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These it is believed, are the principal public libraries of the United States, belonging to city corporations, literary societies, or to other associations, aniounting to 230,000. About thirty additional libraries in various cities of the United States, might be named embracing each a small number of volumes. If we allow 1000 vols, to each of them (many of which will doubtless fall short of this number) we shall have 30,000 volumes to add to the above, making the amount of volumes, in all the public libraries of this description, 260,000. Thus we have for the public libraries of the United States: Belonging to Colleges
316,900 Theological Seminaries,
83,800 Other libraries,
Total, 660,700 These 660,700 vols. are found in about 200 libraries of colleges, college students, theological seminaries, etc., and if brought together, in order to form one library, would be reduced to about 550,000 vols. by rejecting all copies excepting one of works which would occur, some two hundred times; some, one hundred and fifty times ; some, one hundred ; some, ninety; some, eighty; and some, fifty times ; and so on as we descended from the common popular works found in every library, down to those that are more rare and are met with only in a few. This reduction is necessary in order to institute a just comparison with single libraries of Europe.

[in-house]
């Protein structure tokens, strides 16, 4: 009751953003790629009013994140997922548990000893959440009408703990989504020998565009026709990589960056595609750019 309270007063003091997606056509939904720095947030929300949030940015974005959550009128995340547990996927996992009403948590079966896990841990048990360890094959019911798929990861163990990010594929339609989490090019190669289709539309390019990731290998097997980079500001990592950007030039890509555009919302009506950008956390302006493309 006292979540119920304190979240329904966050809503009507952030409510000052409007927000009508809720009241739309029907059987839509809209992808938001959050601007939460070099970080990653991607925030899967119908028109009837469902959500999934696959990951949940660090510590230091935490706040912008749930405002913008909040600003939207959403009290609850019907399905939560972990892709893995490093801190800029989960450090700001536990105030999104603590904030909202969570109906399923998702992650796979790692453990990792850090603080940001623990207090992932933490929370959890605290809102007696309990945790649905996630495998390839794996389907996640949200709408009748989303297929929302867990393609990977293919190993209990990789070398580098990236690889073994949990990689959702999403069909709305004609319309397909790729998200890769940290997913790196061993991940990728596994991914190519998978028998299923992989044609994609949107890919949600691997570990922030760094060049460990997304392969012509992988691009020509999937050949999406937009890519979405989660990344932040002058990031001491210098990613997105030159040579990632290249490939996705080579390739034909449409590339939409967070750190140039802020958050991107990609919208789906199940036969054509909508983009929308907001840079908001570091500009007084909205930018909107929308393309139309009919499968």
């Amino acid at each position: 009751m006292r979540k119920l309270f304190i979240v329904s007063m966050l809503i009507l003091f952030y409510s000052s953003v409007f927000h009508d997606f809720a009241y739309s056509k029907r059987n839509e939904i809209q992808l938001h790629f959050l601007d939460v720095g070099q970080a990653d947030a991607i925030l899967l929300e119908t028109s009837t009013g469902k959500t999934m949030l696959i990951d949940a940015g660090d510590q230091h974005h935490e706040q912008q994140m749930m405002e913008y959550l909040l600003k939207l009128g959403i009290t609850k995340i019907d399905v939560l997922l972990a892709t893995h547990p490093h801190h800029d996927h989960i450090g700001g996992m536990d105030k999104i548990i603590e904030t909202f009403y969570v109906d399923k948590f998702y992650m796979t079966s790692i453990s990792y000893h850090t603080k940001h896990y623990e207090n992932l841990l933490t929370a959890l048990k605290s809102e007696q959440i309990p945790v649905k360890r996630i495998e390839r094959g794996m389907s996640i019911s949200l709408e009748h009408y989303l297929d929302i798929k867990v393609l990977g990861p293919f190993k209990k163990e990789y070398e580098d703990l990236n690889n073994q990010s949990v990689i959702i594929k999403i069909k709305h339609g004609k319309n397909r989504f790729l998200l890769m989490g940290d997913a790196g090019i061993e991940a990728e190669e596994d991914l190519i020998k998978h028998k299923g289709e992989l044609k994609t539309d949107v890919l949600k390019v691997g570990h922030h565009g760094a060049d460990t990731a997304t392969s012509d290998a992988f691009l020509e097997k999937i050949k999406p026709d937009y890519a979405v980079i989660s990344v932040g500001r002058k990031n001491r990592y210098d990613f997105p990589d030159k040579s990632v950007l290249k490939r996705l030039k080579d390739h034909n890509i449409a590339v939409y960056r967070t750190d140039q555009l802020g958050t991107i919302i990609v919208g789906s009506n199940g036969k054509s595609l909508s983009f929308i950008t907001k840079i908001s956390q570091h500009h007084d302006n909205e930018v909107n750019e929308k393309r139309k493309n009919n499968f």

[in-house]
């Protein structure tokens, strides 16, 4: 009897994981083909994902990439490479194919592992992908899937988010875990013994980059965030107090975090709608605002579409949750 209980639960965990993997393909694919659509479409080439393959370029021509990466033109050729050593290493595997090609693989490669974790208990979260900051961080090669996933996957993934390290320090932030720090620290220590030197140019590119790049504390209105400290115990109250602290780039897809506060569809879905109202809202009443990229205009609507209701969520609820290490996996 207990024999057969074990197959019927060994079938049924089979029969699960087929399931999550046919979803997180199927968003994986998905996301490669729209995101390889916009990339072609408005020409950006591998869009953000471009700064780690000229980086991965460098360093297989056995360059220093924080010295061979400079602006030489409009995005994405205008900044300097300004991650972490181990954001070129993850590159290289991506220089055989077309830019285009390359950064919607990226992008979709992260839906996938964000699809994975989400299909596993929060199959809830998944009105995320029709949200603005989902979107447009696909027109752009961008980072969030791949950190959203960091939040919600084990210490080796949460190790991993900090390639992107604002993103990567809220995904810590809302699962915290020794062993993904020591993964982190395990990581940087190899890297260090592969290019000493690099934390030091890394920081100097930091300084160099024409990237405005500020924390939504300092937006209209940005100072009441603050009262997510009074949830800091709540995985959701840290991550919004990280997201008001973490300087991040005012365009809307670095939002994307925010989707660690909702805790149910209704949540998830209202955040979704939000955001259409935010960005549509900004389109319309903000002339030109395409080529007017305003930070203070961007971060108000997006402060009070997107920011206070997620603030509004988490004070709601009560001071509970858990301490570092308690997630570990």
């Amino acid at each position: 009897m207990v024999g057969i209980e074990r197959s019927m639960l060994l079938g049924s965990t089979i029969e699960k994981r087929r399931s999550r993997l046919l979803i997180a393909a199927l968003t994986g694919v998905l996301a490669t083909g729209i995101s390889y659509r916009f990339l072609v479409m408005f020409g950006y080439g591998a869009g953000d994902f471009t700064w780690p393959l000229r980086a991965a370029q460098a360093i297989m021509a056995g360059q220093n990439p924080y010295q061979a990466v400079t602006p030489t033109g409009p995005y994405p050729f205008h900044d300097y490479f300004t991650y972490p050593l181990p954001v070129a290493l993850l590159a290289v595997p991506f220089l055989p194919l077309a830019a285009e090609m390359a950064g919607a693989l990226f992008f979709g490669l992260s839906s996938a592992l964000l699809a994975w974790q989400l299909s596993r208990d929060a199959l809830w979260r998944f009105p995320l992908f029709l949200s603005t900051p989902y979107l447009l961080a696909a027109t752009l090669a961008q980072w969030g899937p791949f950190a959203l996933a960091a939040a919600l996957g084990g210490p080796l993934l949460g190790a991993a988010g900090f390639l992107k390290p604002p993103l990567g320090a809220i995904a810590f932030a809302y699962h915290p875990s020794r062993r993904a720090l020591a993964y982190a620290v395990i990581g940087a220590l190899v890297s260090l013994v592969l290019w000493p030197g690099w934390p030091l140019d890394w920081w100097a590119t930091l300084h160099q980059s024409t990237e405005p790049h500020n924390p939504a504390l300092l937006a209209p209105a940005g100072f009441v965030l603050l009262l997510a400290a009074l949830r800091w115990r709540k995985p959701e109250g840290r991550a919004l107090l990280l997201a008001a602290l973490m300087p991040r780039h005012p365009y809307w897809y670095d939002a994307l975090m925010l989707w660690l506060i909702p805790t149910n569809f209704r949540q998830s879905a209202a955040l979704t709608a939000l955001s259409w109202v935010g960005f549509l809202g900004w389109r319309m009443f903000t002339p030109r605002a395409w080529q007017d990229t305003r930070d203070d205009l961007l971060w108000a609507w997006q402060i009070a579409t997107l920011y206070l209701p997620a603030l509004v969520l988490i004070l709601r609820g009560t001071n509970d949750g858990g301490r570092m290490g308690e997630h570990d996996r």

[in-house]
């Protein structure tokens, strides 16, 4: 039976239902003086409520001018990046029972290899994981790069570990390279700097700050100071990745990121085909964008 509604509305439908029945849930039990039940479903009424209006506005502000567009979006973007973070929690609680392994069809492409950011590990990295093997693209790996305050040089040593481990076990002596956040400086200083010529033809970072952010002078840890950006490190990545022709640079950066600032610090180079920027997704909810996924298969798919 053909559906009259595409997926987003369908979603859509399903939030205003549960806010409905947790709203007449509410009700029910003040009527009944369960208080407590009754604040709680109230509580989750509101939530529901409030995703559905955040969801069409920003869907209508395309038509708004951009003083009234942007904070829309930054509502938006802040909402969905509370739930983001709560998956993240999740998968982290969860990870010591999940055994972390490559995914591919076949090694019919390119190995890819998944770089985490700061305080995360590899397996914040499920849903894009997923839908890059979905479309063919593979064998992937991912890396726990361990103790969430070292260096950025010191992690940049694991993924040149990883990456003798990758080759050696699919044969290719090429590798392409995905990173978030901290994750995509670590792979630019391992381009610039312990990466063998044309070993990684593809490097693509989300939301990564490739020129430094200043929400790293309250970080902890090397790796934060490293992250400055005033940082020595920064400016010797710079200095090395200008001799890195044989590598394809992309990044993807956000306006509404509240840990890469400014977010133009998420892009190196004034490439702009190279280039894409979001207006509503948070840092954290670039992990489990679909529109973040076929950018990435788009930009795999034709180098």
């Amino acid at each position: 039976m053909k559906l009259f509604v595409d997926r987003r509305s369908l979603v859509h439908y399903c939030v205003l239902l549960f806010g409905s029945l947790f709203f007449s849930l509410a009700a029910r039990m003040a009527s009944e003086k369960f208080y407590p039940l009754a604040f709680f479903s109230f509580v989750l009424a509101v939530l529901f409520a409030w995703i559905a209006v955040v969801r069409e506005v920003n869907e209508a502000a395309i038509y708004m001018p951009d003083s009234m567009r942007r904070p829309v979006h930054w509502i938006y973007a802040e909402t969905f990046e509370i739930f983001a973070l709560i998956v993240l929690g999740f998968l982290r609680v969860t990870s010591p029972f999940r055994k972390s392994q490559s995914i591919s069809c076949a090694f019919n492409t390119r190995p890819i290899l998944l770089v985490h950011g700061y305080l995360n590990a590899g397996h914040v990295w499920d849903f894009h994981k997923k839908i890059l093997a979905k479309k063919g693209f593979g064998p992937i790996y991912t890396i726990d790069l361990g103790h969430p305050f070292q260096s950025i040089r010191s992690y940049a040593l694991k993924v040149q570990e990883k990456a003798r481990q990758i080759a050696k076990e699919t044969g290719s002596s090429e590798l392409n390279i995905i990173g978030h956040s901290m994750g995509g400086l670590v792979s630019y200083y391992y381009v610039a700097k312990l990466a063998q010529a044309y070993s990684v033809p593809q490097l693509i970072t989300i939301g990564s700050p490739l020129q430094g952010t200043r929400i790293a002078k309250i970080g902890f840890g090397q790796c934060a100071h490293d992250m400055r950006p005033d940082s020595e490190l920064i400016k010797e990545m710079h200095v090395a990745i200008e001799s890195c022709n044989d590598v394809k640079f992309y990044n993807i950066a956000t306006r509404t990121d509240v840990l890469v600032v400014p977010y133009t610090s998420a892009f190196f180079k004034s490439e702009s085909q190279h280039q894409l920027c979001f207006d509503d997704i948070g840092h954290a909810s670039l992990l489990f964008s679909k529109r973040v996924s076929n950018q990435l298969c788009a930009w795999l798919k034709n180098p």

The principal libraries of Europe that contain more than 100,000 volumes are the following: Royal Library of Paris,
400,000 vols. Central Library of Munich,
360,000 Imperial Library of St. Petersburgh,
300,000 Imperial Library at Vienna,
300,000 University of Göttingen,
300,000 Bodleian Library at Oxford,
300,000 Royal Library, Copenhagen,
260,000 Royal Library, Dresden,
250,000 Ducal Library, Wolfenbüttel,
210,000 British Museum,
200,000 Royal Library, Berlin,
200,000 Royal Library, Madrid,
200,000 St. Mary's, Venice,
Total, 5,797,000 Whole number of volumes in thirty European libraries
each containing more than 100,000 volumes, 5,797,000 Number of volumes in all the public libraries of Ger